ABC's Race Expert: Woman Who Hoped for Death of Clarence Thomas
On Saturday's "Good Morning America," Kate Snow chatted with a woman who once wished death on Clarence Thomas and highlighted her as an expert on racial politics in America. The weekend GMA co-host interviewed Julianne Malveaux on the subject of racial overtones in the conflict between Senators Barack Obama and Hillary Clinton.
On November 4, 1994, Malveaux famously stated of Supreme Court Justice Thomas: "I hope his wife feeds him lots of eggs and butter and he dies early like many black men do, of heart disease....He is an absolutely reprehensible person." (Video in the MRC's 20th anniversary Notable Quotables, scroll down to "Damn Those Conservatives Award.") Of course, Snow made no mention of this. She simply introduced the well known liberal as "a noted commentator on American politics." Snow also skipped over the fact that Malveaux is a former talk show host for the leftist Pacifica Radio network.
Snow began the segment by offering a look into the politically correct world of a network newsroom. The ABC host and her guest were discussing former President Clinton's use of the word "fairy tale" in relation to Senator Barack Obama and also Hillary Clinton's assertion that it took President Lyndon Johnson to fulfill Martin Luther King's goals in relation to civil rights. Snow confessed, "I have to tell you, we had raging debates yesterday in our newsrooms where people were talking, myself included, very carefully, about this issue. Race and politics, we all get a little nervous talking about all this."
And although the ABC journalist never described Malveaux, who is now the president of Bennett College, as a leftist, that didn't stop her guest from gushing over the greatness of the Democratic Party. She enthused, "We have an embarrassment of riches in Hillary, in Barack and in John Edwards. I wouldn't be unhappy if any of them were in the White House."
It should also be noted that in 2001, Malveaux defended the inclusion of Syria into the UN Security Council, despite the fact that it harbored Hezbollah.
A transcript of the segment, which aired at 7:12am on January 12, follows:
KATE SNOW: And joining us now from Charlotte, North Carolina is Julianne Malveaux. She is president of the Bennett College for Women. She's also a noted commentator on American politics. Good morning, Julianne.
JULIANNE MALVEAUX (President, Bennett College for Women): Hi, Kate, how are you?
SNOW: I'm well, thank you. I have to tell you, we had raging debates yesterday in our newsrooms where people were talking, myself included, very carefully, about this issue. Race and politics, we all get a little nervous talking about all this. What does it say, do you think, about our country and where we're at that we're so cautious and that we're even talking about all this?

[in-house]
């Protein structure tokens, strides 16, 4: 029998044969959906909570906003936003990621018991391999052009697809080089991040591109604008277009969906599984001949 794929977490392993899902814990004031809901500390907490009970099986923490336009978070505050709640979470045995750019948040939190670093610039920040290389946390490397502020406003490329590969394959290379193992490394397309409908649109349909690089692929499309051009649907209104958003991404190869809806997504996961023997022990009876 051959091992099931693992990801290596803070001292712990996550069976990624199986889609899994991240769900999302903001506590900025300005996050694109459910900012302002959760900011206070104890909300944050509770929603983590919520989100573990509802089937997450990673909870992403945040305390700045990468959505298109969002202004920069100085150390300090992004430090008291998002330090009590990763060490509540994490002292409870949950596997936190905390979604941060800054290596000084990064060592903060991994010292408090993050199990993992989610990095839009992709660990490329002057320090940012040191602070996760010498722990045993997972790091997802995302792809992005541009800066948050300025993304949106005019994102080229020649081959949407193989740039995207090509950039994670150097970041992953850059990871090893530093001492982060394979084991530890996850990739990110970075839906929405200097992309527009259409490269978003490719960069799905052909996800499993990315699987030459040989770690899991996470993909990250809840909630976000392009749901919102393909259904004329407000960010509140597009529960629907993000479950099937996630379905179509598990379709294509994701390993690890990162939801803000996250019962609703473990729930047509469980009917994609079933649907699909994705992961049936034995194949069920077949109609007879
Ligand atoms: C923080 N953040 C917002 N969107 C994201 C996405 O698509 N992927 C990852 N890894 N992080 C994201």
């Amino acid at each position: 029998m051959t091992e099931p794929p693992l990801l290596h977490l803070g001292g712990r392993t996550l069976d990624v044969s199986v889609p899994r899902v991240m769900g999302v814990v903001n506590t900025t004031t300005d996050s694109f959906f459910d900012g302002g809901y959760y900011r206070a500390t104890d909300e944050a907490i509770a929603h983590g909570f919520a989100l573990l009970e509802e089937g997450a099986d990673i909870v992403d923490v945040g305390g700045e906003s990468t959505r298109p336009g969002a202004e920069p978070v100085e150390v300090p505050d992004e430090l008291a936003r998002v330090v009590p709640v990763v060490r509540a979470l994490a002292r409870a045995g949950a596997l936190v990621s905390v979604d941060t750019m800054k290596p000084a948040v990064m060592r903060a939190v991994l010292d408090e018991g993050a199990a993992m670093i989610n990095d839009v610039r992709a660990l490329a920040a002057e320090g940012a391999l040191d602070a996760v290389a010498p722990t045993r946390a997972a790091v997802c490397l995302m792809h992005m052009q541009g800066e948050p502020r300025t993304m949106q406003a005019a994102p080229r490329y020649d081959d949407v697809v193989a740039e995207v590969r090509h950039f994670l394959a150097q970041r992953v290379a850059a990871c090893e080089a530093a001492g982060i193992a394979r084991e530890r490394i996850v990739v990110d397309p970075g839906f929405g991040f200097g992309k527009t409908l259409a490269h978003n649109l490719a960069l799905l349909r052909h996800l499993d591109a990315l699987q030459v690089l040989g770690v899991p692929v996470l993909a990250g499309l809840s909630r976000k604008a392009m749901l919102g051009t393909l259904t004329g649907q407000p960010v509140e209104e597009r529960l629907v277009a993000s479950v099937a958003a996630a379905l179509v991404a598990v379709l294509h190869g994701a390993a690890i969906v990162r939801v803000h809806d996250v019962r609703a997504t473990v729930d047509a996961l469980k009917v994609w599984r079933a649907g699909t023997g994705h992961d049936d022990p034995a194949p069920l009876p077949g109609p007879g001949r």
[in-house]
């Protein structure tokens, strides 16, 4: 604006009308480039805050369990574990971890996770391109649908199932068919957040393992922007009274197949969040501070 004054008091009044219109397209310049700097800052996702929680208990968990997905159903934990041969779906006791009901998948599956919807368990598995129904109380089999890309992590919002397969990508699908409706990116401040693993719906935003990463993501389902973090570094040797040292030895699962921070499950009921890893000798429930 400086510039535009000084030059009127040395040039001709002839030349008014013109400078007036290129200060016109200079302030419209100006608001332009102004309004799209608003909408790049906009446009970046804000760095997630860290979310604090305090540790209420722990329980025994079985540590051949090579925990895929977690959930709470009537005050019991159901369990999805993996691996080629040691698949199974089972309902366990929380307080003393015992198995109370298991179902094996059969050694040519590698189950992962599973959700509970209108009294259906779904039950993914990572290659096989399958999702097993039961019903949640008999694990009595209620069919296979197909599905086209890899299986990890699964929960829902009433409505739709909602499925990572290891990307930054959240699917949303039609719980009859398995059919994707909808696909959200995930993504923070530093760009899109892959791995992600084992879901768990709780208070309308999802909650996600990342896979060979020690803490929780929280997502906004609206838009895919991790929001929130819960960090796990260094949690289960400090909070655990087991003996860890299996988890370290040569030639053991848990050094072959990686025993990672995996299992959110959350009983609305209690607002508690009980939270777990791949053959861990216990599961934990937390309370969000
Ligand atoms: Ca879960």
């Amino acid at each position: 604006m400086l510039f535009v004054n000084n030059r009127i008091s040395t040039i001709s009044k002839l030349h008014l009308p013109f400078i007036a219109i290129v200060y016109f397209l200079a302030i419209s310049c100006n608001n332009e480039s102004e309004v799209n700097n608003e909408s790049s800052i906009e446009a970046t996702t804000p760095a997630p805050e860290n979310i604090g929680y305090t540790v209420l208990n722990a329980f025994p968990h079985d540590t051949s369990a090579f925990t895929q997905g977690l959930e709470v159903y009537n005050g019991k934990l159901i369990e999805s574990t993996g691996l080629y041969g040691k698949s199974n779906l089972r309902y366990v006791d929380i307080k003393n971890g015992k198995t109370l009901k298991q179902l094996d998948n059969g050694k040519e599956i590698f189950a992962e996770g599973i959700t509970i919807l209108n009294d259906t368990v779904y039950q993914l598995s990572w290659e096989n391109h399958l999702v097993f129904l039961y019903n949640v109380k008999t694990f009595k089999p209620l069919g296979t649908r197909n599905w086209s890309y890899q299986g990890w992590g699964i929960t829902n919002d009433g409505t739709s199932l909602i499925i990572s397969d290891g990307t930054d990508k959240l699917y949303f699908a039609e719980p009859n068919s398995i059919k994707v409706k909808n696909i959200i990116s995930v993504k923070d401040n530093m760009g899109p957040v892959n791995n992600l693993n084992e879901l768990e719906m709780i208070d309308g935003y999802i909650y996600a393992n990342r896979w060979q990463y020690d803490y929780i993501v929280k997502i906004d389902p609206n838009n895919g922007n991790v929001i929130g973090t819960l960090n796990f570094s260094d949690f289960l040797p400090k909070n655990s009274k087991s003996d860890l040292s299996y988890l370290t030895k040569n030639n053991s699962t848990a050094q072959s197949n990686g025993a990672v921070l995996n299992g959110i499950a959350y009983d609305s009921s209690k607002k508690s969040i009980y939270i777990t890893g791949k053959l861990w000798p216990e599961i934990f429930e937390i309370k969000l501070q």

ABC GRAPHIC: The Politics of Race: Campaign Rhetoric Flares
MALVEAUX: Well, race is still a lightning rod for us in America despite the enormous hope that is represented by the Obama campaign. The fact is that race still matters. But, you know what, Kate? Gender matters too. I've, as a president of a woman's college, what I have to say is that gender is the only acceptable form of discrimination that we really have in America. And I think some of the scrutiny that Hillary Rodham Clinton has faced speaks to our gender biases as well as our racial biases.
SNOW: We spoke with a lot of members of the Clinton campaign yesterday, long-time African American supporters included, who say that they did not intend to insult. They did not intend to make racial comments in any way. Does it matter what they intended or does it matter what was perceived?
MALVEAUX: Well, both matter. Certainly they have impeccable civil rights credentials. It does matter that they didn't intend it. But to talk about a fairy tale or to attempt to minimize the legacy of Dr. King, it resonates at a time when the dream has not been realized. So I would say that, you know, the Democratic Party is so blessed. We have an embarrassment of riches in Hillary, in Barack and in John Edwards. I wouldn't be unhappy if any of them were in the White House. But this could be a squabble or a family feud depending on how we play it.
SNOW: Bill Clinton says that that fairy tale comment was referring very specifically to the media's coverage of Obama. He says he was talking about Obama's record on Iraq, not about Obama personally. Did you think that - that explanation will resonate?
MALVEAUX: You know, he went on talk radio yesterday. I have a couple of the transcripts. He's explained it, and he explains it well. At the same time, it was a very poor choice of words. I think he wouldn't be explaining it if he thought it was the appropriate thing to say.
SNOW: Julianne Malveaux, I wish we had more time to get into this. Thank you so much for being with us.
MALVEAUX: Thank you.